If you’re interested in doing some digging of your own into this issue, Johnson also did a recent article that provides a “Cliff’s Notes” version of some of the most popular books on GMO. You can read this article here.

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Are You Ready to Stop Eating Real Food…Forever?

Lord, no, this is not about starving yourself.

This is the latest start-up by a 20-something genius, engineer Rob Rhinehart who has apparently invented a product that will free the world from the shackles of real food. It’s a vitamin and nutrient-rich drink, derived from plants but entirely lacking in taste or color, which Rhinehart is calling “Soylent” (somewhat ironically/controversially after the 1970s sci-fi film “Soylent Green.”) The founder claims to be subsisting, himself, almost entirely on the vitamin juice at this point – and with good results.

If this is all sounding a bit wacky, then you’re not alone. Many have raised doubts and concerns over such tampering with the human diet. We are, after all, made to eat real food, and such a reduction might sound dangerously similar to an eating disorder. But when asked about the “real food” concern by Vice magazine, Rhinehart responded:

Just because something is natural doesn’t mean it’s safe or healthy, and just because something is artificial doesn’t mean it’s unhealthy or dangerous. Look around you. Nothing we buy is natural. Everything useful is designed and manufactured, and food should be no different. People are afraid of sweeteners when it’s real sugar that’s killing us. They’re afraid of preservatives when food waste is rampant. McDonald’s is trying to engineer lower-calorie food that is more filling to fight obesity, but people are demanding natural-sounding ingredients. It’s frustrating to watch. The idea of “real food” is just snobbery. Everyone has the right to be healthy, even people who don’t like vegetables.

Still not convinced? Well we may need to get used to the idea of food replacements, says Rhinehart, who sees the growing global food crisis as one of the main imperatives for Soylent. And their company has actually seen considerable success in the short time they’ve been around. Their crowd-funding campaign has raised over one million dollars (much more than their initial goal of $100,000)! And apparently there are already people out there ordering Soylent packages online and enjoying the food-free life.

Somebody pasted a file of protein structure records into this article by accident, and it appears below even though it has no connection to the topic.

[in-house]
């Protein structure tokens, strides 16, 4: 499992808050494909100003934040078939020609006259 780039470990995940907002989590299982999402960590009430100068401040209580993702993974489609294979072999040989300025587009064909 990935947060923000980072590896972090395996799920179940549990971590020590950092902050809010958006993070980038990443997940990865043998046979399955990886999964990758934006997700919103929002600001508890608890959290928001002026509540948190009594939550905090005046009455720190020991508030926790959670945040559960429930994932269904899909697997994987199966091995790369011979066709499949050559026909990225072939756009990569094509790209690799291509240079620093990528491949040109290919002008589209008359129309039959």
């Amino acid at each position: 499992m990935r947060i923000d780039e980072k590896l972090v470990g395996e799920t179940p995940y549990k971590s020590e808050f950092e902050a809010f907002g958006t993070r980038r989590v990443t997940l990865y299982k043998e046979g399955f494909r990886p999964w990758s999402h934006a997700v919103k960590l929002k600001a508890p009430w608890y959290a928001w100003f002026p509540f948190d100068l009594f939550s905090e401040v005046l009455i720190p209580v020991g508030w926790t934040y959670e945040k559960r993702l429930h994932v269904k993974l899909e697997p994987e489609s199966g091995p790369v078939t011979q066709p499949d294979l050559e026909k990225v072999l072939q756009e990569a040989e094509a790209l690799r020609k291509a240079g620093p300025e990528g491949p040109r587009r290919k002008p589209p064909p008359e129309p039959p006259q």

So, what do you think? Would you ever give up food in exchange for a tasteless juice of pure vitamins? Tell us your thoughts!

 

Thumbnail credit: Julio Miles / Soylent

Finding Neutrality in the Genetically Modified Food Debate

GMO debate IntentI’ve been heavily involved in understanding and tracking the GMO debate for many years.  As an expert for the natural products industry, the issue of genetic modification and the role it should or should not play in natural products is a heavily debated (and litigated) topic. You need look no further than the New York Times, the Dr. Oz show, or your Facebook feed to get a dose of the emotion and polarized positions on both sides of this subject.

Over the course of these years I have come to a couple conclusions that I believe heavily influence our ability to productively communicate about this issue: 1) Despite the rapidly growing debate on this subject, there is still an incredible lack of awareness about GMO and an even bigger level of ignorance about the various topics at play under the “GMO” label, and 2) the emotional intensity this topic carries with it makes improved education, understanding and rational dialog a seemly impossible task at times.

I confess that I also feel a lot of emotion about this subject and wish for more information and understanding. I am troubled by conventional farming practices, the petro-chemical use required to keep it going and the seeming disregard for the natural wisdom of nature. I worry about the global impact the spread of these farming practices into developing countries will have not only to the health of the soil and people but to the traditional farming wisdom that will no longer be passed from generation to generation.